The US jobless report on Friday sparked a jump in Treasury bond yields, sending the yield on 10-year Notes to 3.95% - the highest level since June last year.
The yield on 10-year Treasuries is at long last catching up with the stronger underlying economy as measured by the GDP-weighted ISM PMI. Also, the Fed's purchasing of $1.25 billion of mortgage-backed securities ended last week, resulting in artificially lower long rates coming to an end.
Additionally the US bond market is facing a crucial time this week, with $82 billion in government bond auctions that could push yields beyond their current 10-month highs. And pundits will, needless to say, also be cognizant of massive further issuance still lying ahead. (Click here for James Grant's take on Treasury yields.)
The short-term picture for the 10-year Treasury Note shows the yield having broken upwards through its 50- and 200 day moving averages and looking set to breach the top boundary of a symmetrical triangle.
Monthly data, going back to 1998, also convey an important message when considering the two momentum-type oscillators (ROC and MACD) at the bottom of the chart below. The ROC reversed course (crossing the zero line) in October last year for the first time since a buy signal was given at the beginning of 2007, thereby flashing a primary sell signal. The MACD provided a similar indication in June 2009.
Still on the topic of long-term data, actually all the way back to 1850, the graph below featured in a recent report by Pring Turner Capital Group asking: "Are you prepared for a secular bear market in bonds? Bond owners beware". As shown, the yield is just below its secular down trendline and it would not take a large move in yields to mark the end of the almost 30-year secular decline. What will this do to the US's debt burden, the economic recovery and stock market valuations?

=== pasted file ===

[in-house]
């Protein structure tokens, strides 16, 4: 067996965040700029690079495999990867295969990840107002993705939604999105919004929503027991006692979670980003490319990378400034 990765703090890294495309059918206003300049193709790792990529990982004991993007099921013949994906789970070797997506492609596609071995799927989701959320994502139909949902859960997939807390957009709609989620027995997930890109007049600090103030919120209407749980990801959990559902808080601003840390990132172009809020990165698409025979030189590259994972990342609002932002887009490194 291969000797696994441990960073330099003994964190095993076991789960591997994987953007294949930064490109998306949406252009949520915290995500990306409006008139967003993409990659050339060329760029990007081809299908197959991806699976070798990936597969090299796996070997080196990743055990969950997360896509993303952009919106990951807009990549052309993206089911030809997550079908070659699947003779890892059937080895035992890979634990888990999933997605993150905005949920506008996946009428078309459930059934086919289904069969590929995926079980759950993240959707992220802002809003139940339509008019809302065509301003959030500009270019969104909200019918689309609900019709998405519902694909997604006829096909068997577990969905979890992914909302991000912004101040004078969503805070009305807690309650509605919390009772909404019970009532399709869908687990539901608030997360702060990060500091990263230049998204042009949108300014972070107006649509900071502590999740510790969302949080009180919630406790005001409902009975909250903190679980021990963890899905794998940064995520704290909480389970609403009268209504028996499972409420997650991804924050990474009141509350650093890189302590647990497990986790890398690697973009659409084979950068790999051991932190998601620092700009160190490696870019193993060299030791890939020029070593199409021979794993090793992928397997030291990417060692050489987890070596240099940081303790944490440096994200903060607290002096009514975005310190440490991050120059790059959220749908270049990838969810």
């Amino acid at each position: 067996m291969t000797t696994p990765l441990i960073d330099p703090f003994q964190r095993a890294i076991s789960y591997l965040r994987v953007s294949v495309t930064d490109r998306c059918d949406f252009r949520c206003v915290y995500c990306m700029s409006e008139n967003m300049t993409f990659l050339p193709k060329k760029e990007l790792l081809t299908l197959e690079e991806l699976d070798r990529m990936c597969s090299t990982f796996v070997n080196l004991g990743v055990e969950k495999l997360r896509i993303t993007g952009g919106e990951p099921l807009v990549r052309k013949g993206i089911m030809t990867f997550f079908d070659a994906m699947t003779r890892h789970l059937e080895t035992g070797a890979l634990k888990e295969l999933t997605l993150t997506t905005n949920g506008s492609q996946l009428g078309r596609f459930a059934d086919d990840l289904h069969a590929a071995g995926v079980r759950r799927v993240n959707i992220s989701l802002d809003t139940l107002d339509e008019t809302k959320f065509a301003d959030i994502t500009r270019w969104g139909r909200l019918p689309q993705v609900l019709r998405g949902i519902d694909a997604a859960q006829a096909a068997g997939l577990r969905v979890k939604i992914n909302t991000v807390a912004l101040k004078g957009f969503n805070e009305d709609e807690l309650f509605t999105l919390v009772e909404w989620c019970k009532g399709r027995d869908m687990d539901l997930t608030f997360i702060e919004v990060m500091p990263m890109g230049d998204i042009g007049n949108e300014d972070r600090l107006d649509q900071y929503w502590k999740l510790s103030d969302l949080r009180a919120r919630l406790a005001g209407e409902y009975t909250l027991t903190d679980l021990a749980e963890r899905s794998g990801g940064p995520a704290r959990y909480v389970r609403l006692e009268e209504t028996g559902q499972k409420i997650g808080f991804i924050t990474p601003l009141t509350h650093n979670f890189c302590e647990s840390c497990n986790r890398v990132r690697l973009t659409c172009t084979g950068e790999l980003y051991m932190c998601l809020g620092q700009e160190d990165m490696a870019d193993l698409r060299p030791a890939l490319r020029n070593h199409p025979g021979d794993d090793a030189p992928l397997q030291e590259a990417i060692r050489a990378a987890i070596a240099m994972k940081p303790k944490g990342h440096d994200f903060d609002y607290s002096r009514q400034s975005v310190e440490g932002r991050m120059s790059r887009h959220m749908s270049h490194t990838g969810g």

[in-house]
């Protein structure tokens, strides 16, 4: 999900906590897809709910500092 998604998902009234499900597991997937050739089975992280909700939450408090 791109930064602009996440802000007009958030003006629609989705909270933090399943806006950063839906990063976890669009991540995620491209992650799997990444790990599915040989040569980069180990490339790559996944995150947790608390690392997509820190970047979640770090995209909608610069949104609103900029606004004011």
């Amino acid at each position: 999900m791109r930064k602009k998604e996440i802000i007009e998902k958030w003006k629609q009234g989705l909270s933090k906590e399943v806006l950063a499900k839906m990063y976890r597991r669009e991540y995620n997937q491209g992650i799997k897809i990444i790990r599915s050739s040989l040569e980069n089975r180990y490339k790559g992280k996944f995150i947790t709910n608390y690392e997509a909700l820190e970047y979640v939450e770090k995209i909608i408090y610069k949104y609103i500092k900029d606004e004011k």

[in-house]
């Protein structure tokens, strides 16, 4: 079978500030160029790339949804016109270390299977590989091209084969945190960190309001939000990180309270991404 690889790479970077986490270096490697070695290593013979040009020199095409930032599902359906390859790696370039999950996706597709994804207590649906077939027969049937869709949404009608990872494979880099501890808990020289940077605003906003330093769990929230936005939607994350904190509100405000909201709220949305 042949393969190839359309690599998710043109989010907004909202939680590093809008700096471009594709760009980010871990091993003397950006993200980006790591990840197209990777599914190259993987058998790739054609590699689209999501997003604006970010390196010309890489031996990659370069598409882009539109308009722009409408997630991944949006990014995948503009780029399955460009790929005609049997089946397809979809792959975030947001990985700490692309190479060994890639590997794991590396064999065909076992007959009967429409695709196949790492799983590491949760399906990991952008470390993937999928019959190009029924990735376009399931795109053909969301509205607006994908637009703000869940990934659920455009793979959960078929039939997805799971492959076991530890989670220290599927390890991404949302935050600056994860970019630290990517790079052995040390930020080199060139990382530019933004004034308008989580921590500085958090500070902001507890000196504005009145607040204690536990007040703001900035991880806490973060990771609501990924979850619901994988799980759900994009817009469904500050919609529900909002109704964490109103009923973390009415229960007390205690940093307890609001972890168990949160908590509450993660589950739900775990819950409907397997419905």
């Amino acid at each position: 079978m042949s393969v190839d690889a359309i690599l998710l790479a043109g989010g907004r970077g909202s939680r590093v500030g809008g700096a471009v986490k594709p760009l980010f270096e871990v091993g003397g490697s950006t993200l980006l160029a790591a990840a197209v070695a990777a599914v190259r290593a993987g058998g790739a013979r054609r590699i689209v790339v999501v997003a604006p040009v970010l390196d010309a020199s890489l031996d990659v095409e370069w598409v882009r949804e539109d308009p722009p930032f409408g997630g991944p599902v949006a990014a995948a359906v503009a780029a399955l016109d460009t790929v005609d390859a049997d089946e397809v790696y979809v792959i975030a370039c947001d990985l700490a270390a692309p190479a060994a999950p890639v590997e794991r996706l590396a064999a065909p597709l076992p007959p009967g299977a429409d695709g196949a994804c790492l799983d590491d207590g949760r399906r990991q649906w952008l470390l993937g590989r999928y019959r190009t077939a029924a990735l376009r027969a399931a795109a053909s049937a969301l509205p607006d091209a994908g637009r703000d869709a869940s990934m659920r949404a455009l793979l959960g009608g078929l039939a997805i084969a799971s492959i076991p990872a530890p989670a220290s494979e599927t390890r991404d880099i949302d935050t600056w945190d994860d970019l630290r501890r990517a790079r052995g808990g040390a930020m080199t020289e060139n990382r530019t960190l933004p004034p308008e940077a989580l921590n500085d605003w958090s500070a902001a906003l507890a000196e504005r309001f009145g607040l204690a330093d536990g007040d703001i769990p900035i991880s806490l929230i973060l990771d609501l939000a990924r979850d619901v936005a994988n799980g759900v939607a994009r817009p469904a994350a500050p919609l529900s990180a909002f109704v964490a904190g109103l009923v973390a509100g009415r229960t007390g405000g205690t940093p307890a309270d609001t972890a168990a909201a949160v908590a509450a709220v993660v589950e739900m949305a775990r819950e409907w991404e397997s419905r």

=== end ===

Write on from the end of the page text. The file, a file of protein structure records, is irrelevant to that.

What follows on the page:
Source: Pring Turner Capital Group
On the economic front, with the further reduction of inventories coming to a close the US could be in for rising inflation propelled by the US GDP-weighted PMI for prices and oil prices.
Source: Plexus Asset Management (based on data from I-Net Bridge).
Bond yields in mature markets are likely to rise further as the global GDP-weighted manufacturing PMI continues to indicate global economic expansion. Current indications are that the yield on the 10-year Note may increase another 25-50 basis points in the coming months. However, the rise in bond yields may be kept in check as uncertainties regarding the impact of the global unwinding of stimulatory measures increase.
The last words go to Richard Russell (Dow Theory Letters) who said: "As for the bond market, I think it's looking far ahead to the time when it will be difficult to sell US debt. There's going to be just too much US debt to sell. But why can't the Fed just print the money, and with that 'garbage money' mop up the US debt? That would mean the US was monetizing its debt, which would be highly inflationary.
"The new Obama health-care will most likely add billions of dollars to the total national debt. Nobody any longer is laughing at the idea of the US reneging on its debts. It sounds outlandish, but 'escapes' tend to change with the times. Now, for the first time, we hear talk of lowering the debt rating of US Treasury bonds. This would be a disaster. To sum it up, I believe the great bond bull market (1980 to 2010) has ended and that we're now entering a great bear market in bonds."
One could short US long bonds in a number of ways by means of ETFs, for example buying the ProShares Short Barclays Capital 20+ Year US Treasury Index ETF (TBF) or, for those more aggressively minded, the leveraged (2x) ProShares UltraShort 20+ Year Treasury Bond ETF (TBT). A full list of these ETFs is provided here by Stock-Encyclopedia.com. On a tactical implementation note, given the strong rise in yields over the past two weeks, it is advisable to build the position in increments whenever yields show declines.
Source: MarketBeat, March 26, 2010.
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